Home - Distinctly Colgate - Sustainability - Sustainability News
Sustainability News

NEWS

Why You Should Consider Community-Supported Agriculture (CSA)

By Sustainability Office on September 6, 2017
-Revée Needham ’18

This slideshow requires JavaScript.


This fall marks the second season in which I have been a member of
Common Thread’s CSA. This guide will explain what CSA is and the numerous benefits of buying a CSA share, along with the specifics of being a member at Common Thread.

What is CSA?

CSA stands for Community-Supported Agriculture. CSA members buy a “share” of produce, often a full growing season’s worth, typically paying the cost upfront. This benefits farmers by ensuring a steady customer base. CSA members are then committed for the season length, regardless of weather conditions that may impact the crops. In return, members receive fresh and local produce. Most CSAs are vegetable and fruit based, but others may also include dairy products and meat. A CSA enables a much closer relationship between a farmer and the consumer. Across the US, there are estimated to be over 4,000 CSAs.

Why should I choose CSA?

Buying locally provides numerous benefits. Environmentally, the “food miles” for CSA produce, or the distance the food travelled to reach your plate, is very small. Across America, the average distance a food item travels before your home is between 4,000 and 5,000 miles. In contrast, my weekly food miles for picking up my CSA share is less than 11 miles. CSAs cut down on carbon emissions produced in the transportation process. In the Hamilton area, surrounded by so many small farms, it makes sense to support local farmers. According to researchers, around 11% of food-related carbon emissions is due to the transportation. Additionally, the food is all in-season, where the crops are harvested in line with local conditions. Another benefit is simply knowing who produces your food; in the large chain-dominated grocery store culture, it’s difficult, if not impossible, to track where your food comes from. Being a CSA member allows one to support local farmers and to develop a relationship with them. CSAs are a sustainable food option where carbon emissions are lower and many commit to treating the land, the workers, and the consumers fairly.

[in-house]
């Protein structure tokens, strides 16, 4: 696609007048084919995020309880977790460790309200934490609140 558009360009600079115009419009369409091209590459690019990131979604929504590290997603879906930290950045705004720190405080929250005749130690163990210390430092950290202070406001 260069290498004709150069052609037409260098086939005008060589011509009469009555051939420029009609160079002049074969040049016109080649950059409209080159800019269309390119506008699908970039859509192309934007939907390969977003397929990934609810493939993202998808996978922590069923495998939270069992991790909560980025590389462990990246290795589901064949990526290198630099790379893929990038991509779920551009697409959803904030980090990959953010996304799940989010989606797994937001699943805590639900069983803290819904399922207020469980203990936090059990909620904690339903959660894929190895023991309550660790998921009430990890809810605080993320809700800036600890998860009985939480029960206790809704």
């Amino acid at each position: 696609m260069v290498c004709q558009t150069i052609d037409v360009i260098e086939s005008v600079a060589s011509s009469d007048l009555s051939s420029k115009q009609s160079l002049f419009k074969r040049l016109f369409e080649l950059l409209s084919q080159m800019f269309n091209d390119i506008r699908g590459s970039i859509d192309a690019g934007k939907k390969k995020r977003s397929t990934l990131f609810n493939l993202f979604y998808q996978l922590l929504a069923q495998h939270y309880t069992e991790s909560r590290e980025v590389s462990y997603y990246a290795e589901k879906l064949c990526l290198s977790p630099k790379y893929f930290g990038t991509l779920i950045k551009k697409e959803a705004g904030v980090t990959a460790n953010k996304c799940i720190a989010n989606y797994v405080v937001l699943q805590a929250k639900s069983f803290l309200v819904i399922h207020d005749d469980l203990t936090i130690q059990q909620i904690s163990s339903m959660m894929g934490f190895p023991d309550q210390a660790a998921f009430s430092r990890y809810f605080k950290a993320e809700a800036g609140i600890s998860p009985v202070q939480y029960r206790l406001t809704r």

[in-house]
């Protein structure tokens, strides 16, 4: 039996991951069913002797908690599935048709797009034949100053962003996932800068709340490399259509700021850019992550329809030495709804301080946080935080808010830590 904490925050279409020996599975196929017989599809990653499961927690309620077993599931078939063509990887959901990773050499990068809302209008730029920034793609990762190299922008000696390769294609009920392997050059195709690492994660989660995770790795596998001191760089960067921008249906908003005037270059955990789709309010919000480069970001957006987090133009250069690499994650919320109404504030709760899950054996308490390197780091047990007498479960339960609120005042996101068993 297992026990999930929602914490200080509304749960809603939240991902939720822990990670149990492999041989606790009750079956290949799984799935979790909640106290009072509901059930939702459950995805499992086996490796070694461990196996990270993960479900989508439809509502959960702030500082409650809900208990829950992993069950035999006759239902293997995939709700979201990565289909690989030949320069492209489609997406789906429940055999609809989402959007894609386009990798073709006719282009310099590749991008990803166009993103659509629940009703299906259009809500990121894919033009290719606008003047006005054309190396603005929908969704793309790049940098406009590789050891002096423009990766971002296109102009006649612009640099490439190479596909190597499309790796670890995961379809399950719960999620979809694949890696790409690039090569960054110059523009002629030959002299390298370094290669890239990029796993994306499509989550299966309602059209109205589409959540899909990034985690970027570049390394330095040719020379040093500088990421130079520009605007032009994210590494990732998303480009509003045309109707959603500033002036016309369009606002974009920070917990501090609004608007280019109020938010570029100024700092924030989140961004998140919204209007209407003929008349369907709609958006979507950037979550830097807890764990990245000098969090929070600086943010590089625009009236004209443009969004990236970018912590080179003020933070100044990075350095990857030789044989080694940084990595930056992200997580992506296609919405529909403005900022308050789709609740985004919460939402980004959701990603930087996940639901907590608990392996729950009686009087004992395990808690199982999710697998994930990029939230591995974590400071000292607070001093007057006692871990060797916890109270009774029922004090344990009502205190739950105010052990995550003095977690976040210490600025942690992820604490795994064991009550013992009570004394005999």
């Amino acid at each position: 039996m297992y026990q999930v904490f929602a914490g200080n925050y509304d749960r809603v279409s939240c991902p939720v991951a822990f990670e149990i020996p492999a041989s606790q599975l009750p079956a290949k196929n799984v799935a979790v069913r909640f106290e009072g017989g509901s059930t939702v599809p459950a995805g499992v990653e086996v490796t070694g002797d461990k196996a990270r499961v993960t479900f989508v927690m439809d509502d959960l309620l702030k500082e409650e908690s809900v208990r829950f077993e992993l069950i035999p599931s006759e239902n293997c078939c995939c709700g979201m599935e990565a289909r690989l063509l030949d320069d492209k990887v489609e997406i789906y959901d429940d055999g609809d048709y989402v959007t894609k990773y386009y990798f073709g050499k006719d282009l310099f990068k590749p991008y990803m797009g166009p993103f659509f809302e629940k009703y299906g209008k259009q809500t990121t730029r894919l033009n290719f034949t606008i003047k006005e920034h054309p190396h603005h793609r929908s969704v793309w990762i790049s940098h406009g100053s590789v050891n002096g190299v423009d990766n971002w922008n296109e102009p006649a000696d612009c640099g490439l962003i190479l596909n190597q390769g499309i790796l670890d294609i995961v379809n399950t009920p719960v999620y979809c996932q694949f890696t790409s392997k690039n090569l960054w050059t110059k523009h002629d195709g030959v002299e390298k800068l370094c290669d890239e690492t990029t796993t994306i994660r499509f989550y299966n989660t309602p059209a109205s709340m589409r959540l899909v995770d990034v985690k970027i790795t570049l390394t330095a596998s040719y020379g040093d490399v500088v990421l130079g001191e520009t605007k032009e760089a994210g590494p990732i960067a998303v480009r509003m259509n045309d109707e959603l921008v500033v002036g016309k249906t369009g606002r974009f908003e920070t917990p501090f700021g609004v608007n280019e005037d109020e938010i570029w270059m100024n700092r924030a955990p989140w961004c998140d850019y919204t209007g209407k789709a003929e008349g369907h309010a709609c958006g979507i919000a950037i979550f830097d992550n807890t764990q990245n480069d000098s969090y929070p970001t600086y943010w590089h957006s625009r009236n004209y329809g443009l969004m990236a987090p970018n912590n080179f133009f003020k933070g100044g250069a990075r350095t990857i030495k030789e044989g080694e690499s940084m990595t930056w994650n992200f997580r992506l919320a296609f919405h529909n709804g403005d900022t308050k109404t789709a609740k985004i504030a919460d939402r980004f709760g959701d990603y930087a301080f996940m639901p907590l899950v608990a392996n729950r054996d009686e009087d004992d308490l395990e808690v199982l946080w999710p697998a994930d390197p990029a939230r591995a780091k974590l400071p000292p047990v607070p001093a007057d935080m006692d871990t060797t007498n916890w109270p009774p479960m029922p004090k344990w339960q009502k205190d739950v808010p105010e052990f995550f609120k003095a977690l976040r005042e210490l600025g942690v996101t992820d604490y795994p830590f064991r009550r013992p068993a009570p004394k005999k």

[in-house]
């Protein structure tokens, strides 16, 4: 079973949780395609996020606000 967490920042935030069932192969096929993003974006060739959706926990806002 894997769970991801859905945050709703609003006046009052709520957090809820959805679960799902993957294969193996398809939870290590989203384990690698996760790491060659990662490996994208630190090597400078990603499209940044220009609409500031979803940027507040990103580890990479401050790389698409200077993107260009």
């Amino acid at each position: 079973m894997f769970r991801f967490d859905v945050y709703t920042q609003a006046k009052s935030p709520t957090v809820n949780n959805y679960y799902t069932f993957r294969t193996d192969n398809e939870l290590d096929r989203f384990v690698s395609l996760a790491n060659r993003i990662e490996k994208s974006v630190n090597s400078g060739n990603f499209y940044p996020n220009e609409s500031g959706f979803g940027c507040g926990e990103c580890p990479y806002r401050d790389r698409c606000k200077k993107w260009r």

What has my experience with Common Thread been like?

Common Thread Farm is located about five miles away from Colgate University near Lake Moraine. This farm is run by Wendy and Asher and is committed to producing food grown according to organic practices. They offer a variety of share lengths and sizes. For my own cooking, I purchase a mini share where I receive four items per week. Even cooking a vegetarian diet, I find this size to be plentiful! To reduce costs, you and a friend can split a larger share. Common Thread allows members to pick up their items at the farm or to pick them up at delivery spots for towns further away. I’ve personally enjoyed the variety of produce I’ve encountered. Each week there are different items to choose from and many are local heritage crops that may not be otherwise found in a chain grocery store. They still have fall shares available for any interested students, staff, or community members. Check out their website to learn more and sign up today! If you’re not in the Hamilton area, you can check out https://www.localharvest.org/csa/ to find a CSA near you.


1 Comment



  • Peter Tagtmeyer said:

    My family (4 members) signed up for a full share from Common Thread CSA this year, and we pick up at a local coffee house in Fayetteville.
    We are so very pleased, and are eating more vegetables than we used to. In addition to exceedingly fresh, low-mileage food, we feel good about it too. Not having to listen to the rattling of many grocery carts while trying to find what we want at the grocery (and spending less time there) is a bonus.


Leave a comment

Comments: Please make sure you keep your feedback thoughtful, on-topic and respectful. Offensive language, personal attacks, or irrelevant comments may be deleted. Responsibility for comments lies with each individual user, not with Colgate University. Comments will not appear immediately. We appreciate your patience.

css.php